Need Some Finesse? Freedom Tackle’s Zodiac Jighead Delivers – Product Review

Need Some Finesse? Freedom Tackle’s Zodiac Jighead Delivers – Product Review

Need Some Finesse? Freedom Tackle’s Zodiac Jighead Delivers – Product Review

by November 28, 2013


Interview with Freedom Tackle Hybrid Jigs President, Michael Tamburro

Freedom Tackle created buzz at ICAST 2012 for their hybrid

February 13, 2013

So you need to slow down and present some finesse lures to finicky bass? There are many rigs that come to mind such as drop shot, shakey head and Texas rig. But what if you’re looking for something a little different? What if you are fishing a highly pressured lake?

Freedom Tackle released their innovative line of jigs in 2011 and our crew recently used the Zodiac Jighead to target some highly pressured smallies in post frontal conditions to see how well this presentation performed. Let’s face it, the presentation itself is not groundbreaking, however the innovation and design behind the jighead gives the angler certain advantages that he may not have with other jigs.Freedom Tackle Zodiac Jighead -Header

Freedom Tackle Ultralight Zodiac Jighead Closeup

You can immediately see that this ultralight jig head has the same features as Freedom Tackle’s previous jigs

Firstly, each of Freedom Tackle’s jigs had a fully articulated hook which is on a stout 300-lbs stainless steel rated wire. With the hook being fully articulated, the fish cannot get any leverage to throw the hook. This is especially potent when an angler targets an aerobatic species of fish such as Small mouth. I can’t tell you how many times I’ve had a nice smallie jump only to have my hook and bait fly out at me. This articulated design greatly reduces the possibility of this happening and this is a huge advantage over other finesse presentations.

Freedom Tackle Zodiac Ultralight Jighead Interchangable hooks

The ability to swap out hooks makes this ultralight jig head versatile, something many bass anglers are looking for.

The ability to swap out the hooks on the jig head is also a useful feature. I found that being able to quickly switch from a EWG hook to a wacky rig without retying was also time saving and versatile. Great idea! Anglers can even twist on their own hooks if they prefer a different brand or size  as well. When you consider adjusting tactics on the water, or need to downsize your presentation the ability to quickly and effortlessly swap out to a smaller hook really pays off.

Last year, Freedom Tackle launched the Zodiac in 1/4-oz,  3/8-oz and 1/2-oz. More recently, they developed lighter weights in this jig made from a different material that is Eco friendly. At ICAST 2013 the guys from Freedom Tackle unveiled the newer, ultra light 1/16-oz jighead.

We thought this was a cool jighead with some specific applications, so we took it out for some fun and this is what we found:

The ultralight  jighead performed well in less than 5 km/h winds. As soon as we tried some windy points we found that we had to revert back to the heavier Zodiacs. The lighter jigs were just too light for any type of wind whatsoever and weren’t reaching the bottom.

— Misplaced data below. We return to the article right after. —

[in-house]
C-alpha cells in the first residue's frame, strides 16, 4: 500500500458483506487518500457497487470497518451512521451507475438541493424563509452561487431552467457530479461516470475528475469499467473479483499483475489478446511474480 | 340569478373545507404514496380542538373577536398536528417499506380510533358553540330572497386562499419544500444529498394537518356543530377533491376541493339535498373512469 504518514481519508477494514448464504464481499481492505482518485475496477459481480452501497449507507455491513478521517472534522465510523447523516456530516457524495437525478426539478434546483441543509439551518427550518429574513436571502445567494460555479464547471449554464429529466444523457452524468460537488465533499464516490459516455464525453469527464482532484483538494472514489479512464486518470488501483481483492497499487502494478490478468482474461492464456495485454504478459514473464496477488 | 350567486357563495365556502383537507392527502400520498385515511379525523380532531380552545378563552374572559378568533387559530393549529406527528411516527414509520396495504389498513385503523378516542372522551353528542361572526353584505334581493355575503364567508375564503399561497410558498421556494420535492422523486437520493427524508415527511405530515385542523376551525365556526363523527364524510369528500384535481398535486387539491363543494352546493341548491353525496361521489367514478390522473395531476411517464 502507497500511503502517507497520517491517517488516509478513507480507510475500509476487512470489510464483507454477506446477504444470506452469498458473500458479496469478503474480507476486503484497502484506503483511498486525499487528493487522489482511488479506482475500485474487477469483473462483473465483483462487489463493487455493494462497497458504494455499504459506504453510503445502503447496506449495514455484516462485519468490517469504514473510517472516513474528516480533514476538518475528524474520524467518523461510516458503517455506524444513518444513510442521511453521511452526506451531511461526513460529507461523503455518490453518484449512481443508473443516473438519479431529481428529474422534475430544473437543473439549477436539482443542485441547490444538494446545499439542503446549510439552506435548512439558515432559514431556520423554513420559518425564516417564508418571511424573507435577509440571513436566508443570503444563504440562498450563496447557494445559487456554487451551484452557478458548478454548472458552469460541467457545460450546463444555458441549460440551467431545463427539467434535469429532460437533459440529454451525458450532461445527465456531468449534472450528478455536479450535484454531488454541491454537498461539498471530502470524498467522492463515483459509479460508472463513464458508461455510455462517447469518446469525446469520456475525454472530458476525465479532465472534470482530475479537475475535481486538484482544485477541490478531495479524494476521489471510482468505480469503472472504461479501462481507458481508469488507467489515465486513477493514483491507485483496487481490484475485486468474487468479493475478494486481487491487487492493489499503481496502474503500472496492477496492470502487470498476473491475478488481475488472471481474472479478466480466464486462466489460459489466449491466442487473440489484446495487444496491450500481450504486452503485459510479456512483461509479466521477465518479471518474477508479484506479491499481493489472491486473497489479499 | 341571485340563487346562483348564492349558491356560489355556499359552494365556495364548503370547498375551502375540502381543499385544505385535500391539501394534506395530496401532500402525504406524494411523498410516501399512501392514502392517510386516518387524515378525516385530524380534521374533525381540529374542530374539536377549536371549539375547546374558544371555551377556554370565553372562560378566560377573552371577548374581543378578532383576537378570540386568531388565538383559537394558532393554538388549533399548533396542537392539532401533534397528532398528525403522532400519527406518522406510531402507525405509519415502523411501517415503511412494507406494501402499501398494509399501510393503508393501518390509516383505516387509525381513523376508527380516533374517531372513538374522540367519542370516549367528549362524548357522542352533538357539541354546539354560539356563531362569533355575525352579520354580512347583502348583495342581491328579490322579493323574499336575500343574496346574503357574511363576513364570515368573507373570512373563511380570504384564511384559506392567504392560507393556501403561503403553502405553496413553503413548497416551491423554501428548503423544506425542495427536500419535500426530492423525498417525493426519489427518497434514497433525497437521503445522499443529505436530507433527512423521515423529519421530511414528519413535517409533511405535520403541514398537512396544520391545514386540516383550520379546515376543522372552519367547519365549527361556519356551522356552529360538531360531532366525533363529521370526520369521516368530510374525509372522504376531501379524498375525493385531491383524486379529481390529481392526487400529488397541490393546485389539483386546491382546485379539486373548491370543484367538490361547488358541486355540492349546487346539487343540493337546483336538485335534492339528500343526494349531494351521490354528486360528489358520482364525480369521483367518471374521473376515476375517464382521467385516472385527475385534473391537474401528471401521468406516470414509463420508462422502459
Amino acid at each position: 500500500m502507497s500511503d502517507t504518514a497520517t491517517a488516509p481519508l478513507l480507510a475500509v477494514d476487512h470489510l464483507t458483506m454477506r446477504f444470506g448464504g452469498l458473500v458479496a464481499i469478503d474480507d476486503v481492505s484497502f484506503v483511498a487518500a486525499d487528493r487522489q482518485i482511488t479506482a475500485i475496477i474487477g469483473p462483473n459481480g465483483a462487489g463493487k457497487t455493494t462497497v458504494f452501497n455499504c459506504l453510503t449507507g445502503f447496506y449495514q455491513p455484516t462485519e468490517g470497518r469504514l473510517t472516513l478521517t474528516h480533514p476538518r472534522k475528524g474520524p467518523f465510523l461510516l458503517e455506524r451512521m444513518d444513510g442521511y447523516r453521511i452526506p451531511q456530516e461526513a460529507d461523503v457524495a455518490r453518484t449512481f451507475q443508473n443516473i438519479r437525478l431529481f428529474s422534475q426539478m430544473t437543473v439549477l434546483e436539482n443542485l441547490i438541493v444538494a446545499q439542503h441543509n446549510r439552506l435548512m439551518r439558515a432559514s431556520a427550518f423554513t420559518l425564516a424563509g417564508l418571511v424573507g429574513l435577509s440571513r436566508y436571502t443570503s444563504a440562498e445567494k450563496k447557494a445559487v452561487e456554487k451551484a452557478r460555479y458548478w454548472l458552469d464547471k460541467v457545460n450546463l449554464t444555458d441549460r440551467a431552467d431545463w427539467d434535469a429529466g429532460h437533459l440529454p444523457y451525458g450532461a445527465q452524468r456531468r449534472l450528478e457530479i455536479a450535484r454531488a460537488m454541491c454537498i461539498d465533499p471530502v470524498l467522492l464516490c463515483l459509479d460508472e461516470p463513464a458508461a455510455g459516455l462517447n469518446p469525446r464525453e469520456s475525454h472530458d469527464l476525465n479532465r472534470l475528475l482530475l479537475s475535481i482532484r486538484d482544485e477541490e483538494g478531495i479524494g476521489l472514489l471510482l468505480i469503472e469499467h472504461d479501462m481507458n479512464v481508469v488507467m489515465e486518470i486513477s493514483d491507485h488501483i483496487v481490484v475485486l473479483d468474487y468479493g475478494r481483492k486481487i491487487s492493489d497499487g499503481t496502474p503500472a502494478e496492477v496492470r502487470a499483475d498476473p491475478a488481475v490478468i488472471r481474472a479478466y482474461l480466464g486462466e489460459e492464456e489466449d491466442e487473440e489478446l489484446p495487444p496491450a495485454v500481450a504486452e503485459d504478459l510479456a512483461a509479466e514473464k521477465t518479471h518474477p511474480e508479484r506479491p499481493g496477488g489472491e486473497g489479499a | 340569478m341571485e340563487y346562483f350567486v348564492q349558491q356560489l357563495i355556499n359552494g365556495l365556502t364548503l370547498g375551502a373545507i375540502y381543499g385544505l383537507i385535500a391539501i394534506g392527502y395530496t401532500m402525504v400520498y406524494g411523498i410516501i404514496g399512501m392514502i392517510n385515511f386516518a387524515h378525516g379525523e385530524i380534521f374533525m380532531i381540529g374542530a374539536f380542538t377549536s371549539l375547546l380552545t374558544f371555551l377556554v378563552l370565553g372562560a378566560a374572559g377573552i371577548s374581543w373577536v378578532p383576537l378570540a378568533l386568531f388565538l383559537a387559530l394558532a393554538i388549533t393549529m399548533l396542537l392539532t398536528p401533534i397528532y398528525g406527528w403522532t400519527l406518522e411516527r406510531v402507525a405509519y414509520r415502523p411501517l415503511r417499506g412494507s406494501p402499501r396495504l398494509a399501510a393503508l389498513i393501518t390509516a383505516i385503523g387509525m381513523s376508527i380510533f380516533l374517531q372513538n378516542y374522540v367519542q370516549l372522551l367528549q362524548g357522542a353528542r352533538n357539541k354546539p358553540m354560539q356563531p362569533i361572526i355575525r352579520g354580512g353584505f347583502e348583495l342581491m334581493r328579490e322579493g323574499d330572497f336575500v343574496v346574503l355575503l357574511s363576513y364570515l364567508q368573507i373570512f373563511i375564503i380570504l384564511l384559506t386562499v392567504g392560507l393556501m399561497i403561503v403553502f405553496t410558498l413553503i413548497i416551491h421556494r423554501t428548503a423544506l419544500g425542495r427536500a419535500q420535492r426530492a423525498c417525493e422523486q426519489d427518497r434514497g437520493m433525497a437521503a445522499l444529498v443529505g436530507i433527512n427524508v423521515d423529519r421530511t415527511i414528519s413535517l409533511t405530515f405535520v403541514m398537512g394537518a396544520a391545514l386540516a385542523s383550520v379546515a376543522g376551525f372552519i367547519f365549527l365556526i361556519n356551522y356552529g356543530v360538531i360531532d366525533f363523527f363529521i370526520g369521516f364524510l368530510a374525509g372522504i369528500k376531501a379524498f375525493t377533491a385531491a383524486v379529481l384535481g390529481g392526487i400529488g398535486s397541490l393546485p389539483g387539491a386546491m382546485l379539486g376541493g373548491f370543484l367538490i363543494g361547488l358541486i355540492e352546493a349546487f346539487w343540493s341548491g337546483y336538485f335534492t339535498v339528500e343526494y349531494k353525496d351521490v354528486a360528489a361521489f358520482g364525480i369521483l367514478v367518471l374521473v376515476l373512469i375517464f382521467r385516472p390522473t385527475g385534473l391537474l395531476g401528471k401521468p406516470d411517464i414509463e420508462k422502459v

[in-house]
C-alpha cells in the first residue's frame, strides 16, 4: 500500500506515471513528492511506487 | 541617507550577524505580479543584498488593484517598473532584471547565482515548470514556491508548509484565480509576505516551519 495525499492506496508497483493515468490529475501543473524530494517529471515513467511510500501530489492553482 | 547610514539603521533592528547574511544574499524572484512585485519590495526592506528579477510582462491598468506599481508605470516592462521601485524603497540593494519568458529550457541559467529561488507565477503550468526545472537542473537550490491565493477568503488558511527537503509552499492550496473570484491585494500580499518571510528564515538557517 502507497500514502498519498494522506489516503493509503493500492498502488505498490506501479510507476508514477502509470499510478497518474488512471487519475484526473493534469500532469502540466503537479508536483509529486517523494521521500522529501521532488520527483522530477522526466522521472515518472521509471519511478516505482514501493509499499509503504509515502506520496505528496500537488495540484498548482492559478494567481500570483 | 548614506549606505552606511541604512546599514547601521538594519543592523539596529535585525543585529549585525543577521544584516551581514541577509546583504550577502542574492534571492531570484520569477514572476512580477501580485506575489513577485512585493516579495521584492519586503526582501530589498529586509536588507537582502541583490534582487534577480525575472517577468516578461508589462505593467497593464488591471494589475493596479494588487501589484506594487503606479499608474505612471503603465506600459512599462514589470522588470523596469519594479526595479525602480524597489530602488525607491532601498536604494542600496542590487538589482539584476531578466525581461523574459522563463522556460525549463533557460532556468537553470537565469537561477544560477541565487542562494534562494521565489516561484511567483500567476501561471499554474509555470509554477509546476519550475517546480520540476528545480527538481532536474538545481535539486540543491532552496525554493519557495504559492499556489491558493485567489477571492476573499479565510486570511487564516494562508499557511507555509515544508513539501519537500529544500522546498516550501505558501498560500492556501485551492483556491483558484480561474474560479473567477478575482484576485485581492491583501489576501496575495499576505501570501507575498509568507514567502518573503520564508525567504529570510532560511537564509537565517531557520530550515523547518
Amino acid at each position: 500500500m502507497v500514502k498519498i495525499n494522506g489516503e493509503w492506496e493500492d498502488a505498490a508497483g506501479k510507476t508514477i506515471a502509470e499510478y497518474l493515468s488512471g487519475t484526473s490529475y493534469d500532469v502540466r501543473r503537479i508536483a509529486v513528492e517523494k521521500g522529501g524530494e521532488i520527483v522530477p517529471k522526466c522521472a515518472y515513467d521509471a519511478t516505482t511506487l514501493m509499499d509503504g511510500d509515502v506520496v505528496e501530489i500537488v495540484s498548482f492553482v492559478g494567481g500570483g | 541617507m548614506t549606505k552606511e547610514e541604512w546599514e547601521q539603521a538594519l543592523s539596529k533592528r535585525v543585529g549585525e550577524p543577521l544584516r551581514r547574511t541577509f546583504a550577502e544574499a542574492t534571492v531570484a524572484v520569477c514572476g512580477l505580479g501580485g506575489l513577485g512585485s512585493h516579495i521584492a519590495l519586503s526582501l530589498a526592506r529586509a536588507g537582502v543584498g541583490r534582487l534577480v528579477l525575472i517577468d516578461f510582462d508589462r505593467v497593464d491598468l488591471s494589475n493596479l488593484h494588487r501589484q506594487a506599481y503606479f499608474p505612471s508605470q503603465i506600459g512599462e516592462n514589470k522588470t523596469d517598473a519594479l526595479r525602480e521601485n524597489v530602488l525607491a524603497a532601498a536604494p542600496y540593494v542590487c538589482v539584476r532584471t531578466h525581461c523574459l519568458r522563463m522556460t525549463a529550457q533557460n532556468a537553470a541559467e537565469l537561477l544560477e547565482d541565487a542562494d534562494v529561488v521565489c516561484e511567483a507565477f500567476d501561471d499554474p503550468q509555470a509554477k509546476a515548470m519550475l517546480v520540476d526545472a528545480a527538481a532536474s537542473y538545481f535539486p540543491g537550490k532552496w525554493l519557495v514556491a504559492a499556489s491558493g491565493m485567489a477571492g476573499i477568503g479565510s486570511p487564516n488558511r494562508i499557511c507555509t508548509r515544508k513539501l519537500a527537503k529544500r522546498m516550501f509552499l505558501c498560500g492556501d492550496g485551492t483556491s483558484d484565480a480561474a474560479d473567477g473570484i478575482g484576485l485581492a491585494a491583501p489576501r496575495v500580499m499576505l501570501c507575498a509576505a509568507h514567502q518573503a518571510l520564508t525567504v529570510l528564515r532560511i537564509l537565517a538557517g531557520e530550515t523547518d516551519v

We used a St Croix Legend Extreme spinning rod that was 6’8″ medium power with an extra fast tip. You can pair the Zodiac jigs with practically any drop shot or spinning rod. The key is the extra fast tip to set the hook on those light strikes.

Largie Freedom Tackle 1

A few largemouth also showed up to let us know they approved of the Zodiac jighead too!

When considering line be sure to use either a braid mainline with a Flourocarbon leader or just straight fluorocarbon. I prefer the braid/flouro option as the braid won’t stretch and the flouro will keep your line invisible. For really skittish bass use a longer leader in the 3 to 4-ft range. I use a uni knot to join the lines together; but for deeper presentations it’s wise to insert a swivel to avoid line twist. Stick baits tend to spin during retrieval so a swivel is a good idea. I stick with a 15-lb braid and match it with a 15 to 10-lb flourocarbon leader. 15-lbs may seem like it’s overkill, but I fish in waters that have Northern Pike and heavy weeds.

Eventually we found some sheltered water and found that the ultralight jigheads really allowed the stick worms to flutter down and worked great at finesse presentations. Strikes were not hard on the day we tested the jigheads out, the bass were “slurping” up the senkos. The Zodiacs still allowed us to feel light strikes and the design didn’t negatively impact sensitivity.

Smallie Freedom Tackle 4

The Ultralight Zodiac jighead was just the ticket for catching finicky smallmouth- sensitivity was awesome with the jighead as well

Something about the Zodiacs allowed them to easily thread through heavy weed growth as well. When we pulled the jig through vertical weeds such as hydrilla that were not matted on the surface. The articulated hook and the eyelet placement seemed to have the ability to get through weeds easily and stay upright.

The articulated hook did its job; we didn’t loose any fish by having them torque off during jumps. In fact, it kind of made the smallmouth jumps enjoyable as I wasn’t panicking trying to prevent them from doing so.

Although we didn’t run into any brutes during our testing, the Zodiacs showed that they are a viable option for finesse fishing and work as described when conditions are right. The Zodiac jigheads definitely have their place in an anglers tacklebox when conditions call for a little finesse.

Tight Lines!

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